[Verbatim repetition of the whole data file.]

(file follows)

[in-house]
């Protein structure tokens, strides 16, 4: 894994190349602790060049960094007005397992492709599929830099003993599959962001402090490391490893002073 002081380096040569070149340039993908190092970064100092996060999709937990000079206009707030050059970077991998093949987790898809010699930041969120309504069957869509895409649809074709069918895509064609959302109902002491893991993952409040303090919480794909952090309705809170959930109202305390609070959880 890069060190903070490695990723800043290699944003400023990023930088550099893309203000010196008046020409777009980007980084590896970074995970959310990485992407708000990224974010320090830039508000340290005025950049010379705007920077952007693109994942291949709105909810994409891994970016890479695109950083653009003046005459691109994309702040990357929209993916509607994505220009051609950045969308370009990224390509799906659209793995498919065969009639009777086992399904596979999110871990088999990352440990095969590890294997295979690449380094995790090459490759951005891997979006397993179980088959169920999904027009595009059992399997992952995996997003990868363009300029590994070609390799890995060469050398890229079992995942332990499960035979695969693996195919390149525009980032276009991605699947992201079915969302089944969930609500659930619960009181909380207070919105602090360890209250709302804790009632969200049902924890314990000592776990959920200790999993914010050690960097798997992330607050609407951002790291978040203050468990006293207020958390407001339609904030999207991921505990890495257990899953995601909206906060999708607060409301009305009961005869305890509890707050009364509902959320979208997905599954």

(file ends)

[in-house]
């Protein structure tokens, strides 16, 4: 894994190349602790060049960094007005397992492709599929830099003993599959962001402090490391490893002073 002081380096040569070149340039993908190092970064100092996060999709937990000079206009707030050059970077991998093949987790898809010699930041969120309504069957869509895409649809074709069918895509064609959302109902002491893991993952409040303090919480794909952090309705809170959930109202305390609070959880 890069060190903070490695990723800043290699944003400023990023930088550099893309203000010196008046020409777009980007980084590896970074995970959310990485992407708000990224974010320090830039508000340290005025950049010379705007920077952007693109994942291949709105909810994409891994970016890479695109950083653009003046005459691109994309702040990357929209993916509607994505220009051609950045969308370009990224390509799906659209793995498919065969009639009777086992399904596979999110871990088999990352440990095969590890294997295979690449380094995790090459490759951005891997979006397993179980088959169920999904027009595009059992399997992952995996997003990868363009300029590994070609390799890995060469050398890229079992995942332990499960035979695969693996195919390149525009980032276009991605699947992201079915969302089944969930609500659930619960009181909380207070919105602090360890209250709302804790009632969200049902924890314990000592776990959920200790999993914010050690960097798997992330607050609407951002790291978040203050468990006293207020958390407001339609904030999207991921505990890495257990899953995601909206906060999708607060409301009305009961005869305890509890707050009364509902959320979208997905599954």